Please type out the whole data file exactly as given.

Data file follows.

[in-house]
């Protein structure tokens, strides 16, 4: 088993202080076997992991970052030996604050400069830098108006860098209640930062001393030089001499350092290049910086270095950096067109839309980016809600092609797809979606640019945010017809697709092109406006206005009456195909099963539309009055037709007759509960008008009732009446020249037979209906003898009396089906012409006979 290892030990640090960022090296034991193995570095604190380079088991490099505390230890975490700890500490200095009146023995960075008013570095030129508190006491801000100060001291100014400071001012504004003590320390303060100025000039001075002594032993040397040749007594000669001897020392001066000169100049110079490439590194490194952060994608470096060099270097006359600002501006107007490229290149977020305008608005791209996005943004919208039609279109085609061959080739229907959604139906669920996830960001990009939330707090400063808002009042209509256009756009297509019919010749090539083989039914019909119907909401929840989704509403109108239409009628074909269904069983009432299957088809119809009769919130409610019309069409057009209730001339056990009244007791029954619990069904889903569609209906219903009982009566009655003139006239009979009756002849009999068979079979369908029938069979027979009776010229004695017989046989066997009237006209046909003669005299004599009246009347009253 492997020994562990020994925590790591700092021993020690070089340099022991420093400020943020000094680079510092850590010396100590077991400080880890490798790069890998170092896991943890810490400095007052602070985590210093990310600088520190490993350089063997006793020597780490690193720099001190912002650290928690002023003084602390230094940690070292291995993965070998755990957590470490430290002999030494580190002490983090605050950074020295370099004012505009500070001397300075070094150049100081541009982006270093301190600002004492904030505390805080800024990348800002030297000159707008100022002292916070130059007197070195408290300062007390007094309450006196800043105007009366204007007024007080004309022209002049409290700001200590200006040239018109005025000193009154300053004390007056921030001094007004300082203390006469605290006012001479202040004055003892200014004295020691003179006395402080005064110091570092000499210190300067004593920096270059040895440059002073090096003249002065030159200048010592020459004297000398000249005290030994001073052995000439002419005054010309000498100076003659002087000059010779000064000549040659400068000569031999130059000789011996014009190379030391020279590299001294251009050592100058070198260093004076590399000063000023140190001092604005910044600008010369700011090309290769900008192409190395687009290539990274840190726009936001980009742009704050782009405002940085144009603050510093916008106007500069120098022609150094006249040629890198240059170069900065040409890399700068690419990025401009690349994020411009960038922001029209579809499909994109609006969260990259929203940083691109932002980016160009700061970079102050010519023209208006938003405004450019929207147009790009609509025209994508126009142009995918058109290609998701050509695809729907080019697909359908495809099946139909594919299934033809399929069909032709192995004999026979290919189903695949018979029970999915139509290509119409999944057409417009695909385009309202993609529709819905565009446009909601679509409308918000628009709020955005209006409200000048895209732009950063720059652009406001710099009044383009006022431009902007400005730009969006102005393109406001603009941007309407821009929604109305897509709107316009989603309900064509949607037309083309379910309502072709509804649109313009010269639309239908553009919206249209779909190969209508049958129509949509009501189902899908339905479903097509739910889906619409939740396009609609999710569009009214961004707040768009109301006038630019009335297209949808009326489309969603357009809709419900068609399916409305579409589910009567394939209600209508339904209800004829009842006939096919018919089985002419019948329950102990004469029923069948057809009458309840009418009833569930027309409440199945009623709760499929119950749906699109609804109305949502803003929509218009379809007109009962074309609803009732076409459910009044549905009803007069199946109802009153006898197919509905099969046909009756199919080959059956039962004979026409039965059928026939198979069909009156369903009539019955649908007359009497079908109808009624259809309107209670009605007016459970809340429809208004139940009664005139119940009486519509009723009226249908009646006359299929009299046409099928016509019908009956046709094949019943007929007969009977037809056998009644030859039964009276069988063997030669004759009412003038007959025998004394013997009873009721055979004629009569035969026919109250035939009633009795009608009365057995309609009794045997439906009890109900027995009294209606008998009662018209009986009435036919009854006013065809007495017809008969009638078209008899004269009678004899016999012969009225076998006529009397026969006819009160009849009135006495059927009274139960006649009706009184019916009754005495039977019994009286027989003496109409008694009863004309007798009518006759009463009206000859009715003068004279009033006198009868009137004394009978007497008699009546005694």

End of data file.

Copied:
[in-house]
């Protein structure tokens, strides 16, 4: 088993202080076997992991970052030996604050400069830098108006860098209640930062001393030089001499350092290049910086270095950096067109839309980016809600092609797809979606640019945010017809697709092109406006206005009456195909099963539309009055037709007759509960008008009732009446020249037979209906003898009396089906012409006979 290892030990640090960022090296034991193995570095604190380079088991490099505390230890975490700890500490200095009146023995960075008013570095030129508190006491801000100060001291100014400071001012504004003590320390303060100025000039001075002594032993040397040749007594000669001897020392001066000169100049110079490439590194490194952060994608470096060099270097006359600002501006107007490229290149977020305008608005791209996005943004919208039609279109085609061959080739229907959604139906669920996830960001990009939330707090400063808002009042209509256009756009297509019919010749090539083989039914019909119907909401929840989704509403109108239409009628074909269904069983009432299957088809119809009769919130409610019309069409057009209730001339056990009244007791029954619990069904889903569609209906219903009982009566009655003139006239009979009756002849009999068979079979369908029938069979027979009776010229004695017989046989066997009237006209046909003669005299004599009246009347009253 492997020994562990020994925590790591700092021993020690070089340099022991420093400020943020000094680079510092850590010396100590077991400080880890490798790069890998170092896991943890810490400095007052602070985590210093990310600088520190490993350089063997006793020597780490690193720099001190912002650290928690002023003084602390230094940690070292291995993965070998755990957590470490430290002999030494580190002490983090605050950074020295370099004012505009500070001397300075070094150049100081541009982006270093301190600002004492904030505390805080800024990348800002030297000159707008100022002292916070130059007197070195408290300062007390007094309450006196800043105007009366204007007024007080004309022209002049409290700001200590200006040239018109005025000193009154300053004390007056921030001094007004300082203390006469605290006012001479202040004055003892200014004295020691003179006395402080005064110091570092000499210190300067004593920096270059040895440059002073090096003249002065030159200048010592020459004297000398000249005290030994001073052995000439002419005054010309000498100076003659002087000059010779000064000549040659400068000569031999130059000789011996014009190379030391020279590299001294251009050592100058070198260093004076590399000063000023140190001092604005910044600008010369700011090309290769900008192409190395687009290539990274840190726009936001980009742009704050782009405002940085144009603050510093916008106007500069120098022609150094006249040629890198240059170069900065040409890399700068690419990025401009690349994020411009960038922001029209579809499909994109609006969260990259929203940083691109932002980016160009700061970079102050010519023209208006938003405004450019929207147009790009609509025209994508126009142009995918058109290609998701050509695809729907080019697909359908495809099946139909594919299934033809399929069909032709192995004999026979290919189903695949018979029970999915139509290509119409999944057409417009695909385009309202993609529709819905565009446009909601679509409308918000628009709020955005209006409200000048895209732009950063720059652009406001710099009044383009006022431009902007400005730009969006102005393109406001603009941007309407821009929604109305897509709107316009989603309900064509949607037309083309379910309502072709509804649109313009010269639309239908553009919206249209779909190969209508049958129509949509009501189902899908339905479903097509739910889906619409939740396009609609999710569009009214961004707040768009109301006038630019009335297209949808009326489309969603357009809709419900068609399916409305579409589910009567394939209600209508339904209800004829009842006939096919018919089985002419019948329950102990004469029923069948057809009458309840009418009833569930027309409440199945009623709760499929119950749906699109609804109305949502803003929509218009379809007109009962074309609803009732076409459910009044549905009803007069199946109802009153006898197919509905099969046909009756199919080959059956039962004979026409039965059928026939198979069909009156369903009539019955649908007359009497079908109808009624259809309107209670009605007016459970809340429809208004139940009664005139119940009486519509009723009226249908009646006359299929009299046409099928016509019908009956046709094949019943007929007969009977037809056998009644030859039964009276069988063997030669004759009412003038007959025998004394013997009873009721055979004629009569035969026919109250035939009633009795009608009365057995309609009794045997439906009890109900027995009294209606008998009662018209009986009435036919009854006013065809007495017809008969009638078209008899004269009678004899016999012969009225076998006529009397026969006819009160009849009135006495059927009274139960006649009706009184019916009754005495039977019994009286027989003496109409008694009863004309007798009518006759009463009206000859009715003068004279009033006198009868009137004394009978007497008699009546005694």